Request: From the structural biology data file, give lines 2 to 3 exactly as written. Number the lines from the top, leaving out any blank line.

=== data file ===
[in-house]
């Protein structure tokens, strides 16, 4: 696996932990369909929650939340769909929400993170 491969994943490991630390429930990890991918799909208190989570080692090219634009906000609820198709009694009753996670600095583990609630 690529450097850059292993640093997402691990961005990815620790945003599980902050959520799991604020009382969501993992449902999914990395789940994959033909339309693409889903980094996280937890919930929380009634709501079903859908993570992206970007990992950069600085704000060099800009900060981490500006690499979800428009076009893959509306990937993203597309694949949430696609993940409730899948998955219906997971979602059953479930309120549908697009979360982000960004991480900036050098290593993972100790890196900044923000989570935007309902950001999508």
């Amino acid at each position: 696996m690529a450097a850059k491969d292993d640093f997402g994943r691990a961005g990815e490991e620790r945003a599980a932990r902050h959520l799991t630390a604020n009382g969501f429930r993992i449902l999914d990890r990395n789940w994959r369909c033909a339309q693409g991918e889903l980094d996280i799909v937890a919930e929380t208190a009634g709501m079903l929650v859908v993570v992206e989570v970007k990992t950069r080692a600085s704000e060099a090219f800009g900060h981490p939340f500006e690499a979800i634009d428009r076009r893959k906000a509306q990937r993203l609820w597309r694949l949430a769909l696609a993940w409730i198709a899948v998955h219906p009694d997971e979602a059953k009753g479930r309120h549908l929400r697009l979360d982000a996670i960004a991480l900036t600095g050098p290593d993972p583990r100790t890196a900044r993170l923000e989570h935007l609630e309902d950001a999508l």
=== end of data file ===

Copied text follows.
């Protein structure tokens, strides 16, 4: 696996932990369909929650939340769909929400993170 491969994943490991630390429930990890991918799909208190989570080692090219634009906000609820198709009694009753996670600095583990609630 690529450097850059292993640093997402691990961005990815620790945003599980902050959520799991604020009382969501993992449902999914990395789940994959033909339309693409889903980094996280937890919930929380009634709501079903859908993570992206970007990992950069600085704000060099800009900060981490500006690499979800428009076009893959509306990937993203597309694949949430696609993940409730899948998955219906997971979602059953479930309120549908697009979360982000960004991480900036050098290593993972100790890196900044923000989570935007309902950001999508």
């Amino acid at each position: 696996m690529a450097a850059k491969d292993d640093f997402g994943r691990a961005g990815e490991e620790r945003a599980a932990r902050h959520l799991t630390a604020n009382g969501f429930r993992i449902l999914d990890r990395n789940w994959r369909c033909a339309q693409g991918e889903l980094d996280i799909v937890a919930e929380t208190a009634g709501m079903l929650v859908v993570v992206e989570v970007k990992t950069r080692a600085s704000e060099a090219f800009g900060h981490p939340f500006e690499a979800i634009d428009r076009r893959k906000a509306q990937r993203l609820w597309r694949l949430a769909l696609a993940w409730i198709a899948v998955h219906p009694d997971e979602a059953k009753g479930r309120h549908l929400r697009l979360d982000a996670i960004a991480l900036t600095g050098p290593d993972p583990r100790t890196a900044r993170l923000e989570h935007l609630e309902d950001a999508l």